As we mentioned on the Facebook page a few days ago, this week is National Infertility week. The following is the story of Jennifer, an adoptive mom who went through infertility with her husband Antoine before considering adoption as an option. At Adoption STAR we say that adoption can cure childlessness but not infertility.
Jennifer always had one goal in life, to become a mother. She said that even as a child, when someone would ask what she wanted to be when she was older she would say she wanted to be a mother.
Jennifer and Antoine have been together since they were 19, and Jennifer said she had always had painful menstrual cycles and continually asked her doctor if this was normal. Eventually her doctor sent Jennifer to an OB/GYN who explained all of the infertility statistics, and ran a series of tests on the couple.
All test results came back normal. Jennifer and Antoine worked with this doctor for more than a year-and-a-half before finally deciding there may seriously be something wrong.
“I said to the doctors, that you’re telling us there is no problem, but we’re still not pregnant; there still has to be something going on,” Jennifer said. “Through all of this I would always have terrible menstrual cramps.
As a woman you know you’re body better. I would urge any woman that you “know” your body better than any doctor.”
Jennifer said that at a certain point she began the process of at least thinking about adoption. She said she looked at foster-care websites and would think about cousins who had been adopted. However she still wasn’t ready to give up on becoming pregnant.
“I went and pressured my doctor for a laparoscopy, (and the results came back that I had) stage 4 endometriosis, which is the worst you could have.”
Two years earlier Jennifer had her first dye test, which tests the openness of the fallopian tubes. The results came back healthy. However, after receiving the results of the laparoscopy, Jennifer had a second dye test which showed her left side was completely closed up, but there was a 75 percent chance of openness in her right fallopian tube.
The doctor administered to Jennifer a six-month treatment to shrink her endometrial scar tissues, and also told Jennifer and Antoine about a grant that would severely reduce the price of invitro pregnancy. While they were excited about the grant, the doctor warned Jennifer and Antoine that they would only have one shot at the invitro process. Unfortunately this process did not result in a pregnancy either.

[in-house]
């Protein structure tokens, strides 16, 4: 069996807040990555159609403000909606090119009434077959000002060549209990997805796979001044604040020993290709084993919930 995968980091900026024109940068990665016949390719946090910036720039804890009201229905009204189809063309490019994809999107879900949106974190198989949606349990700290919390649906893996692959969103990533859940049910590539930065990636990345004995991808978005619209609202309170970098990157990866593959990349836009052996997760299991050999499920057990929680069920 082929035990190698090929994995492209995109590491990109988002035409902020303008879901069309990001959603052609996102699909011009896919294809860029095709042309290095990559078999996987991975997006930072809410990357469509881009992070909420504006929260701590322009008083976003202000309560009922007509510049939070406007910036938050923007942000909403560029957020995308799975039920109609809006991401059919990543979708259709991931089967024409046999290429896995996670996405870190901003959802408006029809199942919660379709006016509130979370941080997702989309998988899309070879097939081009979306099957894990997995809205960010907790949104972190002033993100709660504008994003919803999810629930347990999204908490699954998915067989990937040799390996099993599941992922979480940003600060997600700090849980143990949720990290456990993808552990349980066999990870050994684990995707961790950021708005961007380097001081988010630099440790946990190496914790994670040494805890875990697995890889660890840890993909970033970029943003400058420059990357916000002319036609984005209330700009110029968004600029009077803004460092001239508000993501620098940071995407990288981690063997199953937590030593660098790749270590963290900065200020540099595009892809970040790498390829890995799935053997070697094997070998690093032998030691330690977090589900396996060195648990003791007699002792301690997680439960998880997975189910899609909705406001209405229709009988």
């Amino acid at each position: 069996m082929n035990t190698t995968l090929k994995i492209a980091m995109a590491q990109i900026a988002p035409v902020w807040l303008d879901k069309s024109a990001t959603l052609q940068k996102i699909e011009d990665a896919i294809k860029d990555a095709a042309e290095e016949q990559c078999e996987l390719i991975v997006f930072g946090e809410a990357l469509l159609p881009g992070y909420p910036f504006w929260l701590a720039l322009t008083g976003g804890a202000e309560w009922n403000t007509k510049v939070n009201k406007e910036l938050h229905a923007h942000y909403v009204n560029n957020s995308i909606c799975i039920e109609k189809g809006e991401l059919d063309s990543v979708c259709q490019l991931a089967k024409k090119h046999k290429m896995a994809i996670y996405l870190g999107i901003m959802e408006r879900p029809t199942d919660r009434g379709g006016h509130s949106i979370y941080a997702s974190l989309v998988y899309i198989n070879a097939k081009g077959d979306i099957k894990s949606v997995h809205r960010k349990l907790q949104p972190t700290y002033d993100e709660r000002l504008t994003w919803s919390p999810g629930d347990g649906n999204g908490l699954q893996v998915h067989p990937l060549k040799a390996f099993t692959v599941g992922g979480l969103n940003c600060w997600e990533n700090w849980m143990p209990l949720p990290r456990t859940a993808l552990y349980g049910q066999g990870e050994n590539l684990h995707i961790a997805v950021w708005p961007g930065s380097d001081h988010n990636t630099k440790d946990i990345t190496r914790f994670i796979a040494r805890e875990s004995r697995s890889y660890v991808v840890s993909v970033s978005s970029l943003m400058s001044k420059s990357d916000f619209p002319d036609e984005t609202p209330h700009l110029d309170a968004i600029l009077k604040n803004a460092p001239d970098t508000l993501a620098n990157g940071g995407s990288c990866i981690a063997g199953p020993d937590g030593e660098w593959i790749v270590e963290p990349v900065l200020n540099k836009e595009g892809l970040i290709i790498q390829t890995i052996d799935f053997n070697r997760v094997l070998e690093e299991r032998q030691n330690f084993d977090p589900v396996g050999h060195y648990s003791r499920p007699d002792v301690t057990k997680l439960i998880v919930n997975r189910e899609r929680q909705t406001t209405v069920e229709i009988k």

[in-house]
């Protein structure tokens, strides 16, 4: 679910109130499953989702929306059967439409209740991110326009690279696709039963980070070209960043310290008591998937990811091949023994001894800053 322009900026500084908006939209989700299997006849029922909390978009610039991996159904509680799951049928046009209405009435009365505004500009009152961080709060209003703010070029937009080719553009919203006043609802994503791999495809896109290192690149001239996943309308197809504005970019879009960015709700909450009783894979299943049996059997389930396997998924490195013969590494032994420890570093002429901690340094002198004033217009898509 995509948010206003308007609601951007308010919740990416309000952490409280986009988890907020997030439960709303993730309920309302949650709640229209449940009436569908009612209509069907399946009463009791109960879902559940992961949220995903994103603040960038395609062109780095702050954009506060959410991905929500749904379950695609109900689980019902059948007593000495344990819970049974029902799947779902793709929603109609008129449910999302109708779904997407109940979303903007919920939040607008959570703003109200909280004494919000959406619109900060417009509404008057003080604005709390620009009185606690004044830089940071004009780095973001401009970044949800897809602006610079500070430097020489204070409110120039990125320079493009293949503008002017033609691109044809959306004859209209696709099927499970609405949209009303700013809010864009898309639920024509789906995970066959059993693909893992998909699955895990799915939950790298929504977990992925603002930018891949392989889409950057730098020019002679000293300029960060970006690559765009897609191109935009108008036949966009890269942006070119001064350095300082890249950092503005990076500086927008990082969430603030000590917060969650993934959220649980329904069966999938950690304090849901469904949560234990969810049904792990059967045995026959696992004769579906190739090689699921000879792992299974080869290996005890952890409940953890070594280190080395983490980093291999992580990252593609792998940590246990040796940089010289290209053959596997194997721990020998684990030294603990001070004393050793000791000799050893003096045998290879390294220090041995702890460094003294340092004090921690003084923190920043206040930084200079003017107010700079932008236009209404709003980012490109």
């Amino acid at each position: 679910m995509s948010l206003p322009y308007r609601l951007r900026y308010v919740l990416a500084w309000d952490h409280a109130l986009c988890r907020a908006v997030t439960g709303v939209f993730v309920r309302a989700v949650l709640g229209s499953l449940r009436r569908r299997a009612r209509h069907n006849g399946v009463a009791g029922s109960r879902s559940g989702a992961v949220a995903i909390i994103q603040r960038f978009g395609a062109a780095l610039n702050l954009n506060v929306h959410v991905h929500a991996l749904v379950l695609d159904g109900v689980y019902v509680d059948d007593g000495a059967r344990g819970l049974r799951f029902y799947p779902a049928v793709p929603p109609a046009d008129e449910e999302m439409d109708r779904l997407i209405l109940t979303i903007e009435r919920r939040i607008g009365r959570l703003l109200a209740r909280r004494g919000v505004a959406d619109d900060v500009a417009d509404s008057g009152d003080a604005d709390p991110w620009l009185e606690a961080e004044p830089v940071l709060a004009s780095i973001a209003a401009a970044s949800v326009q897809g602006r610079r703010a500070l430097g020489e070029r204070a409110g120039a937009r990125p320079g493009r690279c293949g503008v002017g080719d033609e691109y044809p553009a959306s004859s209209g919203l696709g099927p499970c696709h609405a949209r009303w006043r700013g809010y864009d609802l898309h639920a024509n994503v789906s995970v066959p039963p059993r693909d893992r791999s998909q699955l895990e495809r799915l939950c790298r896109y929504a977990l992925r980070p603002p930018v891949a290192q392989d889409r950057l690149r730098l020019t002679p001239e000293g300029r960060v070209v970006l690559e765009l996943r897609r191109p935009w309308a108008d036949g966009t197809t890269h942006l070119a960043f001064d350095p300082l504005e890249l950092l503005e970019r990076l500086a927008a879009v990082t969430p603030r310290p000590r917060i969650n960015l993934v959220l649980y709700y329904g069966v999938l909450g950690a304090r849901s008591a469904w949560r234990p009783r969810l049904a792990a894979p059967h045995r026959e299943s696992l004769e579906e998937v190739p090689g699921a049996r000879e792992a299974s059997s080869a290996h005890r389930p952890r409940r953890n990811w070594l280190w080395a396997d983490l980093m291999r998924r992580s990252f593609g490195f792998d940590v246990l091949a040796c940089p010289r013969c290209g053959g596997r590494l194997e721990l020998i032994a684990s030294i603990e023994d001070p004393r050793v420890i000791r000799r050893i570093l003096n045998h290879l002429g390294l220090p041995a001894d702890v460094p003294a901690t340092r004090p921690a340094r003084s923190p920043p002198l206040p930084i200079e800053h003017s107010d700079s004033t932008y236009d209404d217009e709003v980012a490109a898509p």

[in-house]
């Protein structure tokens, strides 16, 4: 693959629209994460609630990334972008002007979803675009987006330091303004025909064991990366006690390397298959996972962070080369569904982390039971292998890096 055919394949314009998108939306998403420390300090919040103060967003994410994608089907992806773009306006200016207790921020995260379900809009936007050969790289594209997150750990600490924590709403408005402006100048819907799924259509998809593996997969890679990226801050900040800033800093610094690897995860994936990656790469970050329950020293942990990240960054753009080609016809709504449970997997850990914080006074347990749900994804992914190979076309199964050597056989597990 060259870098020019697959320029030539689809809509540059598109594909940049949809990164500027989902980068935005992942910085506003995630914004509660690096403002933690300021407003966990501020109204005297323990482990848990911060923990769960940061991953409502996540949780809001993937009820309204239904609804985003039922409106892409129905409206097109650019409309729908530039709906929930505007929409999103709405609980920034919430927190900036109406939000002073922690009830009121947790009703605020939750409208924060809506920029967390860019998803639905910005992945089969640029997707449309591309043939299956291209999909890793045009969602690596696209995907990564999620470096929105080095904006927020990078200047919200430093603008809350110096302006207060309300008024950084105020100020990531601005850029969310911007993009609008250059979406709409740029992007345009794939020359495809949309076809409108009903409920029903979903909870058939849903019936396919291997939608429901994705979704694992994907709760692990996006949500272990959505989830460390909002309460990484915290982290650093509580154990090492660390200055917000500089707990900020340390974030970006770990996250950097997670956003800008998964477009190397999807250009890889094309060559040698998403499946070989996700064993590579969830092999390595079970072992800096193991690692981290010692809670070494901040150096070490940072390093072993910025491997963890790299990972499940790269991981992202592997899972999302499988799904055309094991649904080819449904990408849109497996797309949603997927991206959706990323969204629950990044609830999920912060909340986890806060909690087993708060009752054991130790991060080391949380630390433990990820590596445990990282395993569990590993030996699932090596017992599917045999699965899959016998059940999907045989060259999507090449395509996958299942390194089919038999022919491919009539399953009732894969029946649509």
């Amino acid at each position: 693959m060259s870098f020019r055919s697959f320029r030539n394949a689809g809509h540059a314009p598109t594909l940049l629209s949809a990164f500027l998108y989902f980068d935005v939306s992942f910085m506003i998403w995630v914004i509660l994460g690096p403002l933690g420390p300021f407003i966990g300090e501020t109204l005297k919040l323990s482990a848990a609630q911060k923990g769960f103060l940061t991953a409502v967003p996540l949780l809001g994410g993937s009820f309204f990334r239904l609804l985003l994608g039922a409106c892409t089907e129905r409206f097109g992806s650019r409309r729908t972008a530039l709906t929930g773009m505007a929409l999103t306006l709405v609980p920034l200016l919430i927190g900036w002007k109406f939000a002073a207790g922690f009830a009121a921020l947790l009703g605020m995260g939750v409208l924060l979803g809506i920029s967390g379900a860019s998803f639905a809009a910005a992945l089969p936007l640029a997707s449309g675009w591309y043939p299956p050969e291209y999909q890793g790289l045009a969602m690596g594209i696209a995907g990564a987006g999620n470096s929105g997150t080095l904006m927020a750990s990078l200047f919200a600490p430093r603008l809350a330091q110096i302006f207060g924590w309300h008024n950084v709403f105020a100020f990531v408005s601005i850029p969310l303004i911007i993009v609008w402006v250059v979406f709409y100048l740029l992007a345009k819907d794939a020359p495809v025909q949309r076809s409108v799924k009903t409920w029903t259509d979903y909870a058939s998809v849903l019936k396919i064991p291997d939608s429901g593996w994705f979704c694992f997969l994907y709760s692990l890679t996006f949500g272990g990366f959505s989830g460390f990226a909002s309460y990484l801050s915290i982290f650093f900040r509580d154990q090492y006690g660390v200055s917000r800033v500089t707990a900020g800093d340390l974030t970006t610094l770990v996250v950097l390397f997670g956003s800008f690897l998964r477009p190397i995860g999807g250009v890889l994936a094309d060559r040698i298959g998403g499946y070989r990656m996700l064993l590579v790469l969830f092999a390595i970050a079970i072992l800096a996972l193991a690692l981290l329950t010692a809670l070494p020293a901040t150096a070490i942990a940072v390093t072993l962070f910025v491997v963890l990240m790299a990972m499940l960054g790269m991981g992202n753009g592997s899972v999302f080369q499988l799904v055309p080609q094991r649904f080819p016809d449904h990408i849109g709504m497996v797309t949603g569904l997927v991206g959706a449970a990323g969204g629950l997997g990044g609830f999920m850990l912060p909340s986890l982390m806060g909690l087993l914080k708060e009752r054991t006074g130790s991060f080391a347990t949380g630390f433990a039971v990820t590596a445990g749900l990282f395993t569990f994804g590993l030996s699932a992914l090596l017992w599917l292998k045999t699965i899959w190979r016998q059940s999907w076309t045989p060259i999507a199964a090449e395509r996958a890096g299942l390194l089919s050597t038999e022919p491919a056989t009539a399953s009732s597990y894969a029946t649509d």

“I would never do it again,” Jennifer said. “I can say it now, hindsight is 20-20 and I have my daughter now, so I can say it…. I went through a lot of tears and prayed to God; ‘why are you doing this to me? Why do you want me being a mother, and not letting it happen to me? Why don’t you take this want from me?’”
Eventually Antoine, who is a technician for a cable company, met a family through his work that had adopted a child through a private placement. In December 2009 Jennifer and Antoine started their adoption journey, and by March 2010 had adopted their daughter Noelani.
“Noelani was born in January, nine months after our invitro treatment, so it feels like our daughter was born especially for us,” Jennifer said.
Jennifer said all of the waiting and heartache was worth it to bring Noelani home. If she had to do it over again, she would look to adoption first instead of invitro or other treatment. However, she believes that her struggles, pains and questions of her faith were all necessary in her journey because her daughter was a result of these steps. Today Jennifer, Antoine and 16-month-old Noelani, which means a beautiful gift from heaven, live happily together as a family.
If you are currently struggling through infertility, and are interested in the adoption process, the Adoption STAR website provides a great starting-point to your journey.